Vaginal micropapillary lesions are not related to human papillomavirus infection: In situ hybridization and polymerase chain reaction detection techniques

Giuseppe Gioele Garzetti, A. Ciavattini, G. Goteri, S. Menzo, M. De Nictolis, M. Clementi, M. Brugia, C. Romanini

Research output: Contribution to journalArticle

Abstract

The objective of this study was to assess the human papillomavirus DNA presence in vaginal papillary lesions, with particular regard to micropapillomatosis to better define their clinical significance. Prospective study: the study population was composed of 62 women who were recruited consecutively from the Colposcopy Centre of the Ancona University, Department of Obstetrics and Gynecology, on the grounds of vaginal papillomatosis or/and typical acuminata warts. Biopsies for routine histology, and for human papillomavirus (HPV) DNA detection by means of in situ hybridization and polymerase chain reaction (PCR) were taken from the papillary lesions and from 24 healthy women, who were selected as controls. Macroscopically, vaginal micropapillomatosis was ascertained in 51 cases (82.3%), while in 11 cases (17.7%) the colposcopic diagnosis was condyloma acuminatum. During in situ hybridization, HPV DNA positivity was observed in 8 (9.4%) out of 85 samples of squamous papillae and in 11 (64.7%) out of 17 samples of condylomata; in control specimens, HPV DNA was detected in 2 (8.3%) out of 24 bioptic samples. The correspondence between in situ hybridization and PCR was 96.1%, with 17.4% more diagnosis obtained by PCR. Vaginal micropapillomatosis may be regarded as a variation in the normal anatomy of the lower genital tract without any significant relationship with HPV infection, and as a lesion easily distinguishable from condylomata acuminata by clinical examination alone.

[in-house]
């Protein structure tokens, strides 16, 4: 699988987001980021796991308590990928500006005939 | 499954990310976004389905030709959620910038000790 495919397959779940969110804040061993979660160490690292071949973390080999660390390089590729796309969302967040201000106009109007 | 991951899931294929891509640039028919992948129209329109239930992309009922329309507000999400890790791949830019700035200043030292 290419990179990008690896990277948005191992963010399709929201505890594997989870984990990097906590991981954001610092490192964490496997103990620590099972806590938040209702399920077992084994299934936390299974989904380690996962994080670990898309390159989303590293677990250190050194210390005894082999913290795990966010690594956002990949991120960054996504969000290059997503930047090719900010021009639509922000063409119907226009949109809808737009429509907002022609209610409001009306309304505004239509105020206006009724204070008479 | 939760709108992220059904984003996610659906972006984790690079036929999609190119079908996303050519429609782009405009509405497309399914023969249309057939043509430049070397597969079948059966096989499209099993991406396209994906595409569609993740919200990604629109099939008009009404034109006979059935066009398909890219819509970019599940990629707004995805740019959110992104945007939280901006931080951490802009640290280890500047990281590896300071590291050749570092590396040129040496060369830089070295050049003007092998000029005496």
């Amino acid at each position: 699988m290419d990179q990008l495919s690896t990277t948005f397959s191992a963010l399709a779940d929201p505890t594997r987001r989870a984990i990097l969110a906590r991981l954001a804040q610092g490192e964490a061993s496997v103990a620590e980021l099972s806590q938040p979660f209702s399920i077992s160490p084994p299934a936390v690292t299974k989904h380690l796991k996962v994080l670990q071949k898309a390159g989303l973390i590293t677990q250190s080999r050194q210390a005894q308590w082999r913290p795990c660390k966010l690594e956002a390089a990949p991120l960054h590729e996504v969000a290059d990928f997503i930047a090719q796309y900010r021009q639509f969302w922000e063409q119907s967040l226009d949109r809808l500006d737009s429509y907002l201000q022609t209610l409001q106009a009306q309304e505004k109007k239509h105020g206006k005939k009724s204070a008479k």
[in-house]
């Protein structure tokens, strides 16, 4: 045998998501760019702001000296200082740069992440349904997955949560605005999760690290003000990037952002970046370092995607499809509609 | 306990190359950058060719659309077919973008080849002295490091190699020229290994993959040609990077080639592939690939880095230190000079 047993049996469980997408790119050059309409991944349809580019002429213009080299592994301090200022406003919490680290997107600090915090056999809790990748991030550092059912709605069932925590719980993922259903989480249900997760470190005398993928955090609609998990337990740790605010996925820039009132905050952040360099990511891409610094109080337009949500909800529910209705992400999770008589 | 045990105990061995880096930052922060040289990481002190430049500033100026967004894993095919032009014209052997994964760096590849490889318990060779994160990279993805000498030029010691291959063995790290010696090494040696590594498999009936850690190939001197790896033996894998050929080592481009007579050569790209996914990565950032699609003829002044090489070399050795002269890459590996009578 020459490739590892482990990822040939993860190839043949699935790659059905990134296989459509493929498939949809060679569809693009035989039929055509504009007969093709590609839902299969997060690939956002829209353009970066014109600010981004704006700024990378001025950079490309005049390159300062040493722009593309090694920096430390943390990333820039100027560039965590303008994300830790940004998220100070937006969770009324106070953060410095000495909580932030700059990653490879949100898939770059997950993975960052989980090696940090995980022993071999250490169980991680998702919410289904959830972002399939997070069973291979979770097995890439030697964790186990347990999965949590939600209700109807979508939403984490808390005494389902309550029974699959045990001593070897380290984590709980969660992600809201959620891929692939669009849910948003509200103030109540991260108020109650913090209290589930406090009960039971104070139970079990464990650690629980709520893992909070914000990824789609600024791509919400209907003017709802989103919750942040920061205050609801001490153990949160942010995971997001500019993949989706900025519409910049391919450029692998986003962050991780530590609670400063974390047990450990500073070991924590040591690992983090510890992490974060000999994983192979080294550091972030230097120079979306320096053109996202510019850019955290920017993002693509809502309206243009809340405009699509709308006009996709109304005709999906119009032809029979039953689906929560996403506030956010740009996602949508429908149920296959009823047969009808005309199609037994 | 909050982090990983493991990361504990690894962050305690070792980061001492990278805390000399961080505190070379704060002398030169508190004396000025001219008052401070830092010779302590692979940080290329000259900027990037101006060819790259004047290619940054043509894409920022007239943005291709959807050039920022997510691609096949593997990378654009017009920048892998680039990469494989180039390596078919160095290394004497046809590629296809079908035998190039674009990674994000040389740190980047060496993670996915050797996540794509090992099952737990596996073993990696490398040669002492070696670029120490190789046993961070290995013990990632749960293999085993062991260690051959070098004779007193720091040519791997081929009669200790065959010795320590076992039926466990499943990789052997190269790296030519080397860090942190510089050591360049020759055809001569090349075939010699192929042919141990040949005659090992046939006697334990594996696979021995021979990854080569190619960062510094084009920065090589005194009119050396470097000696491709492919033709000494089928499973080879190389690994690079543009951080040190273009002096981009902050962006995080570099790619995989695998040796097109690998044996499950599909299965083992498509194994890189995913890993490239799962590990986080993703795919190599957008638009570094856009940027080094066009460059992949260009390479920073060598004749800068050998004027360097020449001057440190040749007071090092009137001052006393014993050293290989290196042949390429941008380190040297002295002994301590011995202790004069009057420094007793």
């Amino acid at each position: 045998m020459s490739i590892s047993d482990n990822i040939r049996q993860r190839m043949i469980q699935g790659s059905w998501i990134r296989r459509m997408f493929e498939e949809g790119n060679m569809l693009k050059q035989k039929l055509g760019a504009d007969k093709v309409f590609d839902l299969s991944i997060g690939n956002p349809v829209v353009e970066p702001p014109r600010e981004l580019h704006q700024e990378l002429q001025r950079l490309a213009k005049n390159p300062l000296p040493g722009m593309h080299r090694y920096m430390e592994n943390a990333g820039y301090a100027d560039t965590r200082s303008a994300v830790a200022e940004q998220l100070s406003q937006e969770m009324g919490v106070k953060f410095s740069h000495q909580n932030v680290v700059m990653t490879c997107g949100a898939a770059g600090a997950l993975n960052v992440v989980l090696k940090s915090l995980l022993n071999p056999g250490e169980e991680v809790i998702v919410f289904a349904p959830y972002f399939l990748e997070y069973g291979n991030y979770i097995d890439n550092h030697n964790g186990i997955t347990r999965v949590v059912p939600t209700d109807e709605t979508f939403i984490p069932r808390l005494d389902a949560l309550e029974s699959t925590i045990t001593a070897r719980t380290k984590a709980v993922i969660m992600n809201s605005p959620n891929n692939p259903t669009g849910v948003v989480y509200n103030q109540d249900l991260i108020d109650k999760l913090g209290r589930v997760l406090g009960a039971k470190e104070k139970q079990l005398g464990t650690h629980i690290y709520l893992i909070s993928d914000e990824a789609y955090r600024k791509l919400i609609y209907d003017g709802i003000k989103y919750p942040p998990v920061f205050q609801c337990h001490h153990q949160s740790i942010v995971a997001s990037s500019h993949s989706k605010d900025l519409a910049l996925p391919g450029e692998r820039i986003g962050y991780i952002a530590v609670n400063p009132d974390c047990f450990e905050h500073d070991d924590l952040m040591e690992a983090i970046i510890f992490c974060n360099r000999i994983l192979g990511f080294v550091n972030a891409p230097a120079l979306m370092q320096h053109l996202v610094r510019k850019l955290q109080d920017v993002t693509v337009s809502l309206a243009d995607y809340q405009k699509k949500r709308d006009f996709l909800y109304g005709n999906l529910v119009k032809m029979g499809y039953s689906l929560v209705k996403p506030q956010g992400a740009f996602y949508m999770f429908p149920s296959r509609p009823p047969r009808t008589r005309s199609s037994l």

Original languageEnglish
Pages (from-to)134-139
Number of pages6
JournalGynecologic and Obstetric Investigation
Volume38
Issue number2
DOIs
Publication statusPublished - 1994

Keywords

  • Human papillomavirus
  • In situ hybridization
  • Micropapillae
  • Polymerase chain reaction
  • Vulvar

ASJC Scopus subject areas

  • Obstetrics and Gynaecology
  • Reproductive Medicine

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